January 17, 2023 – Message from the Chief
Louise Rogers, chief, San Mateo County Health
As we experience a reprieve from the recent storms, our community faces challenges in moving toward recovery. The risk of COVID-19 remains, but some impacts are lessening.
Turning to COVID-19 for this update, it is important to know that we remain in a period of COVID-19 and multiple respiratory viruses circulating. Subvariants of Omicron, BQ.1, BQ1.1 and now XBB are gaining dominance to cause more transmission in the U.S. and California. These subvariants are highly transmissible and can evade antibodies, causing an increased risk of infections with at least mild-moderate symptoms and the potential to infect others. The COVID-19 vaccine, bivalent booster, and oral antiviral medication (Paxlovid) remain effective at preventing hospitalizations, and severe disease.
Wastewater and other local surveillance data monitored by our epidemiology team suggest that there is a high level of COVID circulating in the Bay Area. The most recent data suggest an increasing COVID transmission while influenza and other respiratory viruses may be leveling out or beginning to decline. However, activity remains high relative to historical comparisons. The risk of infection from COVID and influenza continues to be high in San Mateo County.
As of January 11, 2023, a total of 242,016 residents (representing 31% of the population) have received the updated COVID bivalent booster. This booster provides the greatest protection against the most severe impacts of COVID, so we encourage all eligible persons, especially adults aged 65 years and older, to receive the bivalent booster dose, which remains available through pharmacies and health care providers. Currently, 49% of residents 65 years and older have received this booster. We continue to partner with schools, community– and faith–based organizations to host pop-up clinics to reach residents who have been historically underserved and disproportionally impacted by COVID-19. At our most recent pop-up clinic, a partnership with St. Francis of Assisi Church in East Palo Alto, we were able to reach a higher percentage of Black, Latinx and Native Hawaiian/Pacific Islander residents in comparison to previous clinics, helping to further close health equity gaps.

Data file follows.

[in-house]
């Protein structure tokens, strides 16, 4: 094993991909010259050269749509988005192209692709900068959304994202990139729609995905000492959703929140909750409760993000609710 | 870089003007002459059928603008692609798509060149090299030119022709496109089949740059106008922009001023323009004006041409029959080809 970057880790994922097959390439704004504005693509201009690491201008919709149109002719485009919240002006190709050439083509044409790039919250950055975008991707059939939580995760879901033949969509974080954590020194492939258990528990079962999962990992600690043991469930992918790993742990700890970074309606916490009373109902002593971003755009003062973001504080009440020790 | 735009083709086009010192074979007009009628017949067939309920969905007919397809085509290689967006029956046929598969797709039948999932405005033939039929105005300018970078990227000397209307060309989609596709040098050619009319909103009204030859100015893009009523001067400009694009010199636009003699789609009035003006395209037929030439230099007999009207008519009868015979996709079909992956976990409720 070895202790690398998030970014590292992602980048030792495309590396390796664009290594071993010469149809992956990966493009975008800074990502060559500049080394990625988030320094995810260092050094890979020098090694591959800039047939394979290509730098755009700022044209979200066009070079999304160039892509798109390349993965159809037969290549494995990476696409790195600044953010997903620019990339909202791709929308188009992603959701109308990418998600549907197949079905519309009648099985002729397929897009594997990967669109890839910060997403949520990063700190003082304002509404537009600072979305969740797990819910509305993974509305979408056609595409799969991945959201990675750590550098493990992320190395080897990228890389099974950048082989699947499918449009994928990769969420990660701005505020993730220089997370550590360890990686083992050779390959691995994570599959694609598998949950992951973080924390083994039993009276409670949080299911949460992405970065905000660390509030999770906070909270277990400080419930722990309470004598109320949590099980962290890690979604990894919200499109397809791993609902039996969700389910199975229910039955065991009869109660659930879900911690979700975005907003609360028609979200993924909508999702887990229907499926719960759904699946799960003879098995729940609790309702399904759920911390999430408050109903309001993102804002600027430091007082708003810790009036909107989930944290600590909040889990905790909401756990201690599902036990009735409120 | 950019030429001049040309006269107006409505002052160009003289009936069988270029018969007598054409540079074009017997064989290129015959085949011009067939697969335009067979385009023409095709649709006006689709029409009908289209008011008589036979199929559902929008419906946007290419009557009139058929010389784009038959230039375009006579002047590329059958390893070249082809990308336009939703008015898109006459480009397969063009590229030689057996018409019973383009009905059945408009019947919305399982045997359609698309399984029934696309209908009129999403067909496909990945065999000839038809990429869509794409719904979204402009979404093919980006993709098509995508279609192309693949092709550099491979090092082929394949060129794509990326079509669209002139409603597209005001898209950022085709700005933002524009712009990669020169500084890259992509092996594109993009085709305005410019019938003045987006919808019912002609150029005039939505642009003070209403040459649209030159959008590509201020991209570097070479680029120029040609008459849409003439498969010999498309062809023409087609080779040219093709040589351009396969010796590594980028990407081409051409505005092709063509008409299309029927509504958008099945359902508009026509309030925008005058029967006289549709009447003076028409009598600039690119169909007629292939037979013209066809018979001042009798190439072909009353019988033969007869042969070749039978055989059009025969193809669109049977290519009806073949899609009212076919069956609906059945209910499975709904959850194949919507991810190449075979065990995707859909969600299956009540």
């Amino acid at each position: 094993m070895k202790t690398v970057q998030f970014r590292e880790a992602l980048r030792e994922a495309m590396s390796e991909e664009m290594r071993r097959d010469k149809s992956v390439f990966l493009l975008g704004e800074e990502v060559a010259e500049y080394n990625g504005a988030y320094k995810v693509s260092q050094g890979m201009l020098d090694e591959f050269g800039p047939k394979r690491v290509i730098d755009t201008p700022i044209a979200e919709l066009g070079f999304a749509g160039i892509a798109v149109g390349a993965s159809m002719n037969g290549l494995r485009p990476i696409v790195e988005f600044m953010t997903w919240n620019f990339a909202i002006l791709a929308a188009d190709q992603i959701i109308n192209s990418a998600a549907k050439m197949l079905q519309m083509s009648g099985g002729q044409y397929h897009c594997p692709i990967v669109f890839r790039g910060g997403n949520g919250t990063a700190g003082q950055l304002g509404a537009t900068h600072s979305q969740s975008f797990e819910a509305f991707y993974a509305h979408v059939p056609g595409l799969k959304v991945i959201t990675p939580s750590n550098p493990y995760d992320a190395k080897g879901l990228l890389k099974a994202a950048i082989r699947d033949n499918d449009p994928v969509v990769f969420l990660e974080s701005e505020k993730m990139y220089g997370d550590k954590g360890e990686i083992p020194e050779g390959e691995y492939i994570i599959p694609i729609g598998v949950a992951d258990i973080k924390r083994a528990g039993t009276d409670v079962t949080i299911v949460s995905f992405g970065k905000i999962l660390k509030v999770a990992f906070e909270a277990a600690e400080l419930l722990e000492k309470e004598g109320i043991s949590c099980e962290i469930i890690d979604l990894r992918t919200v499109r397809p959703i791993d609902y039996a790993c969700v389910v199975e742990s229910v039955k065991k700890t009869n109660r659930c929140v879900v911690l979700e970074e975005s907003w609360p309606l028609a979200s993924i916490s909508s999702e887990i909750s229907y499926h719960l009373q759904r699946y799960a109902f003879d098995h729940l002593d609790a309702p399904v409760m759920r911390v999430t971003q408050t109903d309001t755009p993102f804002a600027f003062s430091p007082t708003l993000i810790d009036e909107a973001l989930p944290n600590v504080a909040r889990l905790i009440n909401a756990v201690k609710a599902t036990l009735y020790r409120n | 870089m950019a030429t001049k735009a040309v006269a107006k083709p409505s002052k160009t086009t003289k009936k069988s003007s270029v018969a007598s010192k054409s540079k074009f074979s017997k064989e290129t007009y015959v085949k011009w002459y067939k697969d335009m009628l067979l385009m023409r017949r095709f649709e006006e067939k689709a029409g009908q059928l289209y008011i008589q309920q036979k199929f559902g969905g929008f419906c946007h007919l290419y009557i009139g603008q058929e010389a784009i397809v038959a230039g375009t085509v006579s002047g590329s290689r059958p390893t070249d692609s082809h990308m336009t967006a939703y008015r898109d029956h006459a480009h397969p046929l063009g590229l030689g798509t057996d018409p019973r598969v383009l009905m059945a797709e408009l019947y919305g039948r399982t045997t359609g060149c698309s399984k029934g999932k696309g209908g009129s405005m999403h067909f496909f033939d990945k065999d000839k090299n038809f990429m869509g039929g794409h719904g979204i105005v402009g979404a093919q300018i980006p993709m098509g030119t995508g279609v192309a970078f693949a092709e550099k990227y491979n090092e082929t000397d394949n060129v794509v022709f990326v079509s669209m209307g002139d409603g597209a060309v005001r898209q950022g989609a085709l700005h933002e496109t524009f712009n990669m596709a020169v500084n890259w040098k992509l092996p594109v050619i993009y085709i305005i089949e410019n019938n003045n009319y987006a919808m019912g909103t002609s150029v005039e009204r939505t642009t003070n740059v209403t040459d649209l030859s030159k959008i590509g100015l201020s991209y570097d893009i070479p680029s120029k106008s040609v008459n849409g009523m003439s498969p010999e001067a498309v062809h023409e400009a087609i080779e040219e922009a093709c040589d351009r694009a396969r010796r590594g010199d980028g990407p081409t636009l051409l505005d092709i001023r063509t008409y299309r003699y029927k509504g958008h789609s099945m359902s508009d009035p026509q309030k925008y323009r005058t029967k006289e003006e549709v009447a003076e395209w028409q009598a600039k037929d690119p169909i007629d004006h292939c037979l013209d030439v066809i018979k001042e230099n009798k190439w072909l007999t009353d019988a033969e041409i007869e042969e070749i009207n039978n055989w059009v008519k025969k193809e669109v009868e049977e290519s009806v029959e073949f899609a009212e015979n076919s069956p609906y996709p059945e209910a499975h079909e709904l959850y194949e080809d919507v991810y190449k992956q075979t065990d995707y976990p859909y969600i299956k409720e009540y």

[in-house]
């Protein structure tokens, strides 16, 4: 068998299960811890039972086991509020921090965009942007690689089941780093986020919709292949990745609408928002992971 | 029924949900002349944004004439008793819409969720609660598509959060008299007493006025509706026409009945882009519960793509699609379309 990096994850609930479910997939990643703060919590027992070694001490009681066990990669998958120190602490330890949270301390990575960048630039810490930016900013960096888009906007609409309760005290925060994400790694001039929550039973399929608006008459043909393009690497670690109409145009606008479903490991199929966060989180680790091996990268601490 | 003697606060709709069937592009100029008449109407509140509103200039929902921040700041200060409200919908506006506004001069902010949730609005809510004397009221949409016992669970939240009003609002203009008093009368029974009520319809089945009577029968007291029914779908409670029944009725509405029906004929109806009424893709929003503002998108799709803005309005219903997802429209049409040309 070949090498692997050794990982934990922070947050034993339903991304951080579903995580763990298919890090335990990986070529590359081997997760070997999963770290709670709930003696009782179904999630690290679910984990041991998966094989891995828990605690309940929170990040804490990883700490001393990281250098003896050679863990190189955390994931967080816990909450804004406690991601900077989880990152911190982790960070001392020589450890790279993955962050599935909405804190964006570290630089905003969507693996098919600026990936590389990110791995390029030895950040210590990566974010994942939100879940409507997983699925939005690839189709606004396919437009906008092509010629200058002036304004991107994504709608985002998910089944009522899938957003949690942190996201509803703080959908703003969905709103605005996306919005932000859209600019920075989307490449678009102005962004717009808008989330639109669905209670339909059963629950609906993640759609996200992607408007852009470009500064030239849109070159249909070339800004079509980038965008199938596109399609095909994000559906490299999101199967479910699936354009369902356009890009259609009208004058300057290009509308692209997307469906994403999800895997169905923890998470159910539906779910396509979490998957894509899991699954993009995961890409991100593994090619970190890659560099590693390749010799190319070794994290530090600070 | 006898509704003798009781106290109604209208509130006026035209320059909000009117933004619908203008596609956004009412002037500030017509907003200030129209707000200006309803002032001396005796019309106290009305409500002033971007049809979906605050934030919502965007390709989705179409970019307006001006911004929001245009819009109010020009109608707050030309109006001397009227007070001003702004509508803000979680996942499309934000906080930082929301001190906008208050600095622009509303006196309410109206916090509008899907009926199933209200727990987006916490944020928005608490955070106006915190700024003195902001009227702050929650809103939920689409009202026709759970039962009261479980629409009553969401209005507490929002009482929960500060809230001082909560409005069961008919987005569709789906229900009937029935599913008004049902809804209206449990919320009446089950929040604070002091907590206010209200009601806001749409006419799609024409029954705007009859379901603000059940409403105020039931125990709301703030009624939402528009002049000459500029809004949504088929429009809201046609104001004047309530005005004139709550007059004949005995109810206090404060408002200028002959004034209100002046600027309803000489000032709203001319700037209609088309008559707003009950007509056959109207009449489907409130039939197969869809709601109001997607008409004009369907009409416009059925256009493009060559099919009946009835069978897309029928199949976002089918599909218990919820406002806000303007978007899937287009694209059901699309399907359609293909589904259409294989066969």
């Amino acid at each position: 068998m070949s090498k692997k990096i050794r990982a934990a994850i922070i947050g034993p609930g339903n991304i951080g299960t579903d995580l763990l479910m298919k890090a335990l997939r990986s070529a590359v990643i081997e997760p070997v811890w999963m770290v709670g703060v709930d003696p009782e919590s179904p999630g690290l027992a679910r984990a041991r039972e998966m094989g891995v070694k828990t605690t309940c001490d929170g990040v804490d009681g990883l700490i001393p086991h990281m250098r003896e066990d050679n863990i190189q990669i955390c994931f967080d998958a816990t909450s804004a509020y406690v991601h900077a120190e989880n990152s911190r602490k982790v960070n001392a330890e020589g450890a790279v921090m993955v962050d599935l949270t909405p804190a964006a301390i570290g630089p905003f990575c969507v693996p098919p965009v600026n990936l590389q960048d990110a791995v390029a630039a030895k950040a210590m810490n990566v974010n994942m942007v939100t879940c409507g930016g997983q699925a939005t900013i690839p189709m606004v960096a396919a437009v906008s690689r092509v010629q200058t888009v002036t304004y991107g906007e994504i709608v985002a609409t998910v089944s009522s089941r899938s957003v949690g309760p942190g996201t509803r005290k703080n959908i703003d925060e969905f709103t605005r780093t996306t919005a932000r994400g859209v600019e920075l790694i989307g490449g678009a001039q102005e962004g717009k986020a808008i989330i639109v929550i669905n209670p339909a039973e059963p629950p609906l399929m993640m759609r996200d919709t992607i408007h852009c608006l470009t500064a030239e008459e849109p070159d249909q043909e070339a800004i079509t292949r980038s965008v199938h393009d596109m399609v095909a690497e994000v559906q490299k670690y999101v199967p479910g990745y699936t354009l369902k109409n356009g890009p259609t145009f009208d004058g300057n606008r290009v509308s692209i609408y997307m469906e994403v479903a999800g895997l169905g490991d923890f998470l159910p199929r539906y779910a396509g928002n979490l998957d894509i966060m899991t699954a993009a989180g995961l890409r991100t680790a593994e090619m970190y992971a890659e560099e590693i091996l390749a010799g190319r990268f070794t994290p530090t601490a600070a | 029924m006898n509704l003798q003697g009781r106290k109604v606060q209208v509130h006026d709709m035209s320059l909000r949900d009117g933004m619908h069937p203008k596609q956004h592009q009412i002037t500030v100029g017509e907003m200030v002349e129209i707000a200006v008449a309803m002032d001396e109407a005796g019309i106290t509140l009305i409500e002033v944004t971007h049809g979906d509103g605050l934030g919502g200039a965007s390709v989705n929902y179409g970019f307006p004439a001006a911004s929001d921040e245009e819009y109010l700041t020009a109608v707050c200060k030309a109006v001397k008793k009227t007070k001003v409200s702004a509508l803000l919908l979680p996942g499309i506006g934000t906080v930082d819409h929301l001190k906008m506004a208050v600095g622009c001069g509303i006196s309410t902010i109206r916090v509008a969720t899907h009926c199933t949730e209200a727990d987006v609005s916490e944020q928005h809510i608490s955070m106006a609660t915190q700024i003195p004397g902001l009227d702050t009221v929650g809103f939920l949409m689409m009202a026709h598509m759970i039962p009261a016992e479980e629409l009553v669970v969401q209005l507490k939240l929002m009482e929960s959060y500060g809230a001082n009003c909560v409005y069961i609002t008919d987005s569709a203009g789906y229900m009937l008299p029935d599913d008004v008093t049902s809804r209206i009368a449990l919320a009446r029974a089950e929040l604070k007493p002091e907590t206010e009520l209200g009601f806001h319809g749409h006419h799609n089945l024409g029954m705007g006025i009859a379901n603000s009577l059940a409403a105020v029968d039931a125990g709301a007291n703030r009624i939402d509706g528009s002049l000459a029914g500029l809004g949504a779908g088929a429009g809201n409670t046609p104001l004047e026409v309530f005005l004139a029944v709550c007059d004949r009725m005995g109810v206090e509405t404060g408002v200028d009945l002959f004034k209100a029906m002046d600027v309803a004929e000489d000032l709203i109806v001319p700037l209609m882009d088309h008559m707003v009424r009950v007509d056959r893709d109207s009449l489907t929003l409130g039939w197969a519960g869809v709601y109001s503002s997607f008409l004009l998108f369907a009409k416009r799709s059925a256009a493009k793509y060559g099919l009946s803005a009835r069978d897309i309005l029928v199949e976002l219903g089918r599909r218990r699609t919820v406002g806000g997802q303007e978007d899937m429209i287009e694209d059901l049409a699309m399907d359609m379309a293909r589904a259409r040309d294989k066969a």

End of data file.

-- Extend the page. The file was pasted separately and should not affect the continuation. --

Testing when one has symptoms can also help mitigate the spread of COVID-19. Our COVID-19 testing site has the most up to date schedule for testing locations. Some sites are subject to weather related cancelations or delays. Due to underutilization, the State is planning to decommission testing sites in 5 cities (Daly City, East Palo Alto, Half Moon Bay, Pacifica, South San Francisco) by February 5th. One drive-through testing site in San Mateo will remain.
Alternatively, residents are encouraged to reach out to their health care providers for testing services or at-home test kits. In addition, residents can request test kits through the Federal Government site: USPS. We also appreciate the many CBO partners who are requesting at home test kits and distributing to residents. These are also distributed at pop-up vaccine clinics and participating food distributions sponsored by Second Harvest Food Bank. CBOs can request at home test kits for distribution using the OCA online form or the CDPH online form.
We include prevention best practices on our website – washing hands, covering one’s cough, staying home when sick, wearing a mask, and improving ventilation for indoor settings can make a difference.
We also want to increase awareness about the availability of effective treatments that must begin within a few days of symptoms. People who are older than 50 years or who have other risk factors for severe disease may most benefit from treatment if infected with COVID-19. In addition to healthcare providers and urgent care centers, the State has a hotline (833-422-4255) and website to assist Californians needing help with finding free COVID-19 treatment.
Thank you for all you do to further the health of our community.
All together better,